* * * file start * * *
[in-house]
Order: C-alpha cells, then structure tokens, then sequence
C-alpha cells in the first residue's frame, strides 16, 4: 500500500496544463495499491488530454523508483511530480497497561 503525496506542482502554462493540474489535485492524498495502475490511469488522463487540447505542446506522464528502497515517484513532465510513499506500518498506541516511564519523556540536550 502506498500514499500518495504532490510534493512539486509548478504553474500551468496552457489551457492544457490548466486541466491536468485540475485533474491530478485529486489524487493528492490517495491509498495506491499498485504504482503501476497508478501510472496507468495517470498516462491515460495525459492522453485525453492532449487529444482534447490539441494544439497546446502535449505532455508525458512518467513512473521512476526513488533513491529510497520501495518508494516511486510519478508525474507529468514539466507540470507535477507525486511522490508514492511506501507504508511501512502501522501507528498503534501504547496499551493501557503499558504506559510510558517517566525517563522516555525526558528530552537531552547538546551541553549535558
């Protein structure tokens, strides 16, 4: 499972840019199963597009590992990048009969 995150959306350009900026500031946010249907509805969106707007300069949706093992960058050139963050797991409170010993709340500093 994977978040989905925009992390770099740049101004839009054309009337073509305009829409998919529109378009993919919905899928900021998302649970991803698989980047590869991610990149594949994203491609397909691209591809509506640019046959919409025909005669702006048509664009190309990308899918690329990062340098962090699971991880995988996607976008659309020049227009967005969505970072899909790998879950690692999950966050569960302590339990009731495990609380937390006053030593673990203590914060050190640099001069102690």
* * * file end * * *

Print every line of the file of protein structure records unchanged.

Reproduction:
[in-house]
Order: C-alpha cells, then structure tokens, then sequence
C-alpha cells in the first residue's frame, strides 16, 4: 500500500496544463495499491488530454523508483511530480497497561 503525496506542482502554462493540474489535485492524498495502475490511469488522463487540447505542446506522464528502497515517484513532465510513499506500518498506541516511564519523556540536550 502506498500514499500518495504532490510534493512539486509548478504553474500551468496552457489551457492544457490548466486541466491536468485540475485533474491530478485529486489524487493528492490517495491509498495506491499498485504504482503501476497508478501510472496507468495517470498516462491515460495525459492522453485525453492532449487529444482534447490539441494544439497546446502535449505532455508525458512518467513512473521512476526513488533513491529510497520501495518508494516511486510519478508525474507529468514539466507540470507535477507525486511522490508514492511506501507504508511501512502501522501507528498503534501504547496499551493501557503499558504506559510510558517517566525517563522516555525526558528530552537531552547538546551541553549535558
């Protein structure tokens, strides 16, 4: 499972840019199963597009590992990048009969 995150959306350009900026500031946010249907509805969106707007300069949706093992960058050139963050797991409170010993709340500093 994977978040989905925009992390770099740049101004839009054309009337073509305009829409998919529109378009993919919905899928900021998302649970991803698989980047590869991610990149594949994203491609397909691209591809509506640019046959919409025909005669702006048509664009190309990308899918690329990062340098962090699971991880995988996607976008659309020049227009967005969505970072899909790998879950690692999950966050569960302590339990009731495990609380937390006053030593673990203590914060050190640099001069102690």